101 pp., Aldrich Press
Opening up Jeff Newberry’s first book of poems, Brackish, is a daunting task if all you are looking for is a casual glance at contemporary poetry. Newberry both draws you into the biography of a young boy and that of a small, factory town seemingly on the verge of collapse. It is the poet’s ability to demonstrate how he draws on the peculiarity of family and ride the fine line between sorrow and acceptance which makes this collection of poetry work, and in working, the thing which allows us to see far more than we thought possible.
The book opens with a section of poems which defines both place and character—that of the narrator. In this first section, titled ‘His Father’s Son,’ Newberry lays out for the reader what it is to come of age in a small Florida community past its prime. Here there is no Southern, Capote-like reminiscence, no nostalgia for a bygone age. These first poems set the stage for an unflinching look at the world as it really was. Take the opening lines to “The Butcher’s Son”:
The Butcher’s son stays out late
because the butcher’s dead—
five years tonight.
There is no softening, no holding back. The world is alive and moves on, with or without us. This section also provides a series of portraits of the father which defy easy explanation. They contradict in the best way poems can by being both specific to the narrator’s world and yet immediately recognizable to the reader.
After establishing a presence in the first section, most poets would transition to other themes and other venues, but Jeff, in his later sections, takes on the difficult task of staying with the same ideas and themes of his first section, reinforcing in the reader’s mind how important place can be in the development of the individual psyche. Here is where Jeff Newberry shines for me as a poet. He writes poetry in such a way I almost immediately forget he is a poet writing poetry. I start reading and his poems become a natural, vibrant part of the whole. I forget about the technical aspects of poetry and I am swept up into the moment of reading for the sake of reading.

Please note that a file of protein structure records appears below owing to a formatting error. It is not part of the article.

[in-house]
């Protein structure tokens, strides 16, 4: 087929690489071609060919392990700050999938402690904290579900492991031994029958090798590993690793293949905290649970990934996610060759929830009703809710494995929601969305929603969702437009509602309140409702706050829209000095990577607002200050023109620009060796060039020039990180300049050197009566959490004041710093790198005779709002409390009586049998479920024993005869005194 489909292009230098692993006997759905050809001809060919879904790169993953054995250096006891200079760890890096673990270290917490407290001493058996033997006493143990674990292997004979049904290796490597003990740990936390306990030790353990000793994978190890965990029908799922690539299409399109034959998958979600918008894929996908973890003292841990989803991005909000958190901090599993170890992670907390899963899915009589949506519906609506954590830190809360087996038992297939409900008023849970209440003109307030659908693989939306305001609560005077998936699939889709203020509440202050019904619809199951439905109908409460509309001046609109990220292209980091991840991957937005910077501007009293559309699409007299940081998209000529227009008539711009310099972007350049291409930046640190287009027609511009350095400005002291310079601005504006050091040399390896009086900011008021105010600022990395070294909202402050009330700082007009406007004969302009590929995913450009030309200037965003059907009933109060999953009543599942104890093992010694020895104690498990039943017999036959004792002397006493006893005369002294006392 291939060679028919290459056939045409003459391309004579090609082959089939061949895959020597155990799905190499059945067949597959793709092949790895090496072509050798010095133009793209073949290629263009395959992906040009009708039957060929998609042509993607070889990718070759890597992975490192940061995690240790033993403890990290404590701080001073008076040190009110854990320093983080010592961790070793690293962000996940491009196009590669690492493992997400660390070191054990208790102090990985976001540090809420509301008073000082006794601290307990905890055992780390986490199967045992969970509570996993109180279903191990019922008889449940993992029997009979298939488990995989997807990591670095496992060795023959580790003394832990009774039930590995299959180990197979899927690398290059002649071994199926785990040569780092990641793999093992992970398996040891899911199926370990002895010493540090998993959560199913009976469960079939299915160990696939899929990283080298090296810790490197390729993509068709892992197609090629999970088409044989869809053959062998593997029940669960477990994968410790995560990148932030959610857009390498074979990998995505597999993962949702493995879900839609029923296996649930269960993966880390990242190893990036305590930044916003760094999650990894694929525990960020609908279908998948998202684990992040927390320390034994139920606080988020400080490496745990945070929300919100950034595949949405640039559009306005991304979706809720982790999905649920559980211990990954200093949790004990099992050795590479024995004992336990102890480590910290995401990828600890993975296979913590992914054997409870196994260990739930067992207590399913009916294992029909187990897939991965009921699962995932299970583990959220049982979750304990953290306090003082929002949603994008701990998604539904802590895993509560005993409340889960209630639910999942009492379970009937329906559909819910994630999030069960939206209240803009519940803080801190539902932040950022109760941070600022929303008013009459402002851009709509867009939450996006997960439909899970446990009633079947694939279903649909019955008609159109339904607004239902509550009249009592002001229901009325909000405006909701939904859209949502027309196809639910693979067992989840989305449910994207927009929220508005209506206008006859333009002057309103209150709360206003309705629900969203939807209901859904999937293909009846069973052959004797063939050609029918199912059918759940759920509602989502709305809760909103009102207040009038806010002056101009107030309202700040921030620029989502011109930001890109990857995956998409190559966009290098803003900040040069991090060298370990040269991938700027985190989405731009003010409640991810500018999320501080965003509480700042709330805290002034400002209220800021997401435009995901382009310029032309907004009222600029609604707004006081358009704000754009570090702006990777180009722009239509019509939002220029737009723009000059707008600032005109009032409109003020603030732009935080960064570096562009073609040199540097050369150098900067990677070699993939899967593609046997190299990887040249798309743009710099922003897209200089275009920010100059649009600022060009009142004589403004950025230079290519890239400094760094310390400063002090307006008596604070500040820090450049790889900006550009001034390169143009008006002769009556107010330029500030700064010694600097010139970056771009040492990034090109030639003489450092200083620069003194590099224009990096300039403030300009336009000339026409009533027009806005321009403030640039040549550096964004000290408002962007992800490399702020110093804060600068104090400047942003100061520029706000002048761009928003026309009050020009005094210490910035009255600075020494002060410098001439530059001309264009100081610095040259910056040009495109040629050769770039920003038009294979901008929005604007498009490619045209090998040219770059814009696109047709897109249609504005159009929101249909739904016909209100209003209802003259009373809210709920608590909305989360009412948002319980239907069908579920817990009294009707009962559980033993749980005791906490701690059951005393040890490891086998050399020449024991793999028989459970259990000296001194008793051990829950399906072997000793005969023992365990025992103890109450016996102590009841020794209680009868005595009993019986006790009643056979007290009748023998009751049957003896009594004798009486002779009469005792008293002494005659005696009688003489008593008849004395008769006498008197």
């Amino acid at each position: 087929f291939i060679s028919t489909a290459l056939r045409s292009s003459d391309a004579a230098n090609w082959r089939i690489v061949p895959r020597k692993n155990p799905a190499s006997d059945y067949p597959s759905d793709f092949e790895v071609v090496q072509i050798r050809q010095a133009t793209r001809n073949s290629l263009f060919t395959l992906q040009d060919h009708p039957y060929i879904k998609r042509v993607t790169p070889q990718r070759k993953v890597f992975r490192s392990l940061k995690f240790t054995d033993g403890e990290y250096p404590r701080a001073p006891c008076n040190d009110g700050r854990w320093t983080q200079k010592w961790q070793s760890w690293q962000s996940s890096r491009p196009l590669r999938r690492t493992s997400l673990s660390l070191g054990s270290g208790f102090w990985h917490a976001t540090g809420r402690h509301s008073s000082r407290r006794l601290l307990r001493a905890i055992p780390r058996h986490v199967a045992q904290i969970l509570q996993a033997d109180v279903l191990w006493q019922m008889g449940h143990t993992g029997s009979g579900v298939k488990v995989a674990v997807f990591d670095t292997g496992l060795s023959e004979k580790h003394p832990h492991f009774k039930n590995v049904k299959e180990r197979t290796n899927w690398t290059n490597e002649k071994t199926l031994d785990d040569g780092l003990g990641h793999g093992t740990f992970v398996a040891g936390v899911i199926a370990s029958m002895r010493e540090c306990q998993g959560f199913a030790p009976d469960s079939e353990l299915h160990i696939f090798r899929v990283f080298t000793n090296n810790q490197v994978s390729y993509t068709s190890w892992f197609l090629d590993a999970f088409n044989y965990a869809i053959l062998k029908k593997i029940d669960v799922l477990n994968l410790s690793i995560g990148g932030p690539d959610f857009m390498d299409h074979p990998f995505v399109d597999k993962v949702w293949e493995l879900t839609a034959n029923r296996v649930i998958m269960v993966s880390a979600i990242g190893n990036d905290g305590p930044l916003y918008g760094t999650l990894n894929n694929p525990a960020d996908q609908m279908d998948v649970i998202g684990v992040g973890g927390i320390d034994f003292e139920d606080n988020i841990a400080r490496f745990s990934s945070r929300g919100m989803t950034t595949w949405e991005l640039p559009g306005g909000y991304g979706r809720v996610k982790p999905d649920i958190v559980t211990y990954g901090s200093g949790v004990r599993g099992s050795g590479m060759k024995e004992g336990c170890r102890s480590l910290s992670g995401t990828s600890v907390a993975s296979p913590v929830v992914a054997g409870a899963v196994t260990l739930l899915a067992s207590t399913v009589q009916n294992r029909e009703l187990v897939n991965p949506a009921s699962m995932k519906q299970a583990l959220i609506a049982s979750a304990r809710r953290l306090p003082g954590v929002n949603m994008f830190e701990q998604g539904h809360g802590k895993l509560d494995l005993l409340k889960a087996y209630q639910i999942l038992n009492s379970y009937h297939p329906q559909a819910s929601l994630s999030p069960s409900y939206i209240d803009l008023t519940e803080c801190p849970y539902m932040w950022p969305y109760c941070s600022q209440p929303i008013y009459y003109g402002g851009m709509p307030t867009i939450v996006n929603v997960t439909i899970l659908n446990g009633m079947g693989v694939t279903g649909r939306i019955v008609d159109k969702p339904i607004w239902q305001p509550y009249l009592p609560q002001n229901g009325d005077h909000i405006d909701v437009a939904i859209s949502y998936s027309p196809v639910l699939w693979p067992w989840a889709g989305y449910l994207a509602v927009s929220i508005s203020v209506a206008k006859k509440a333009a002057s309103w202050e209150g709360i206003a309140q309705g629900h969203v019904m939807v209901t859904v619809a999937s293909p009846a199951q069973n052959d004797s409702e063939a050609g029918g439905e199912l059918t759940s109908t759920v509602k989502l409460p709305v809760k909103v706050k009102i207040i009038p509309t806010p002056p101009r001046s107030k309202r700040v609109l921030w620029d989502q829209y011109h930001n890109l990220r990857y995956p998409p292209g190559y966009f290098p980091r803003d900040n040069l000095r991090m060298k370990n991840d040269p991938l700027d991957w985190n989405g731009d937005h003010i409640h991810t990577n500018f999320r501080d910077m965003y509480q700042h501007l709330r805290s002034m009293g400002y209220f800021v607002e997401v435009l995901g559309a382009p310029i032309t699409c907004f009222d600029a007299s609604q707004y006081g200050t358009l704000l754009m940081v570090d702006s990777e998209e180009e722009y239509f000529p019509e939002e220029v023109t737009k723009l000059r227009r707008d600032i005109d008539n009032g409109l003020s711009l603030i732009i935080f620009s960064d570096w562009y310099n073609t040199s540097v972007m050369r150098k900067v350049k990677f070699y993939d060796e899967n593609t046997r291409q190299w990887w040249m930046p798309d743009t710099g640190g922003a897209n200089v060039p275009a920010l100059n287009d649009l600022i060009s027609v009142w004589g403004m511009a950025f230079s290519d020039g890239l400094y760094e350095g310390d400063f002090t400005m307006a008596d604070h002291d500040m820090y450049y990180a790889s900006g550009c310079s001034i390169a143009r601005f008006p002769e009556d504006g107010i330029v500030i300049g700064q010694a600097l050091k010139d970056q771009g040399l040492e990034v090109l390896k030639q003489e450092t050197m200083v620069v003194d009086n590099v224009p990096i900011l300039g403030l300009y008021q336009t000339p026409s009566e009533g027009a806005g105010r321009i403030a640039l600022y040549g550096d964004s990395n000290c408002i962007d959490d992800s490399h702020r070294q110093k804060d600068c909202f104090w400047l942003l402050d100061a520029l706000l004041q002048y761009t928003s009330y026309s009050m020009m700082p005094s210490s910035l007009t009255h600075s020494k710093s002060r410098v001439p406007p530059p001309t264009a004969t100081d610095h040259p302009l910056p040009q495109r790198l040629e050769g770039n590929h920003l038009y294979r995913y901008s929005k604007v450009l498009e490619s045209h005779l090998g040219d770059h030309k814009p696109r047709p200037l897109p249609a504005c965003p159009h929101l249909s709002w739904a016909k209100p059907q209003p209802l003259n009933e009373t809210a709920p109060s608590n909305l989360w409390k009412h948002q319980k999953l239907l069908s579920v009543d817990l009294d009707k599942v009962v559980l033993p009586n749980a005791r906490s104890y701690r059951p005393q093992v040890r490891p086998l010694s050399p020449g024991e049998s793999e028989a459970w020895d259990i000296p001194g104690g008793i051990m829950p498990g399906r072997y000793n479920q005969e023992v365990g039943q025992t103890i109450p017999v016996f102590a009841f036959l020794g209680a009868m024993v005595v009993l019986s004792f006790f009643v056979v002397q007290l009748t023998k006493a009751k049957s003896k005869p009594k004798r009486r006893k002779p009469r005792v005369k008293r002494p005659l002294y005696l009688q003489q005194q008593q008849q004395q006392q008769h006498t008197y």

Newberry’s poems take on a narrative quality in the later sections of his book, and begin to weave tales and stories, of which I can only hope some are true and others are complete fabrications. Drawing on the power of Richard Hugo, Newberry begins to write poems for specific places and towns, helping us to define another generic part of the map we make of the world. At the center of this new map is the poet’s home town, Port St. Joe, but we are audience to many other specific places. The book ends with a section called, ‘Autobiography,’ and if we are to believe any of it, we must accept everything. There is no middle ground for this, our journey into the world Brackish creates. Take these beautiful lines from this last section about coming home:
Each time I crest the Apalachicola
causeway, bay oysters sing
in a blistered hymn, promise
me if I plunge my palms
deep into the surf, edge fingers
down deep through sand & scallop,
I’ll find a pearl left just for me.
It’s the beguiling song of nostalgia which always comes up short. Even while singing of his home and early life, Newberry is compelled to reveal the empty promises of those places we have left. The reader knows of such promises already, and knows there are no easy answers. In this, the poet adds to our understanding.
You should go buy Brackish. It is a lovely book and deserves your patronage.